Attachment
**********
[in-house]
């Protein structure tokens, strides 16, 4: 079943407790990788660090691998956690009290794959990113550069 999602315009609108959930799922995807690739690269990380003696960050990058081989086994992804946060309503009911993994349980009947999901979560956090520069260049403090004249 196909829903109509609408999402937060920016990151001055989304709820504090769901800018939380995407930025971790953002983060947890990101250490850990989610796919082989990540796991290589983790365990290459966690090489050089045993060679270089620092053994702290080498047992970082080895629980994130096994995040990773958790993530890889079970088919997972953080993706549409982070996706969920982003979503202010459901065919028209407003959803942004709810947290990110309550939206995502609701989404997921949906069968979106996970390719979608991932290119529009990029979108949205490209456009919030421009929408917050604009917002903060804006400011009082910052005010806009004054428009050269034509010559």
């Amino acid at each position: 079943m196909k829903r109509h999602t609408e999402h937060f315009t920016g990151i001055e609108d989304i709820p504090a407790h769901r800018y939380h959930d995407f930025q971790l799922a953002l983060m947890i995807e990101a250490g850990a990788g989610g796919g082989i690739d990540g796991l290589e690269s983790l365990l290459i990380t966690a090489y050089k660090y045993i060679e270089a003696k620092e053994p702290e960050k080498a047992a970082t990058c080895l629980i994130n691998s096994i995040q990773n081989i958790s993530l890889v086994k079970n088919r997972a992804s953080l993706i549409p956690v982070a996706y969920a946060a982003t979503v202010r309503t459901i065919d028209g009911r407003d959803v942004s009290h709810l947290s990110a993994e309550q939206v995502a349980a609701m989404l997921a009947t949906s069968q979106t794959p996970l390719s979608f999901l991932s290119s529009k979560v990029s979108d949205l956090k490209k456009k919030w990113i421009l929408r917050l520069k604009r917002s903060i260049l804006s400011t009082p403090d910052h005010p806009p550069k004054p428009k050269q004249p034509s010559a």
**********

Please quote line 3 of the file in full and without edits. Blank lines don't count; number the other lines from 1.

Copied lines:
């Amino acid at each position: 079943m196909k829903r109509h999602t609408e999402h937060f315009t920016g990151i001055e609108d989304i709820p504090a407790h769901r800018y939380h959930d995407f930025q971790l799922a953002l983060m947890i995807e990101a250490g850990a990788g989610g796919g082989i690739d990540g796991l290589e690269s983790l365990l290459i990380t966690a090489y050089k660090y045993i060679e270089a003696k620092e053994p702290e960050k080498a047992a970082t990058c080895l629980i994130n691998s096994i995040q990773n081989i958790s993530l890889v086994k079970n088919r997972a992804s953080l993706i549409p956690v982070a996706y969920a946060a982003t979503v202010r309503t459901i065919d028209g009911r407003d959803v942004s009290h709810l947290s990110a993994e309550q939206v995502a349980a609701m989404l997921a009947t949906s069968q979106t794959p996970l390719s979608f999901l991932s290119s529009k979560v990029s979108d949205l956090k490209k456009k919030w990113i421009l929408r917050l520069k604009r917002s903060i260049l804006s400011t009082p403090d910052h005010p806009p550069k004054p428009k050269q004249p034509s010559a």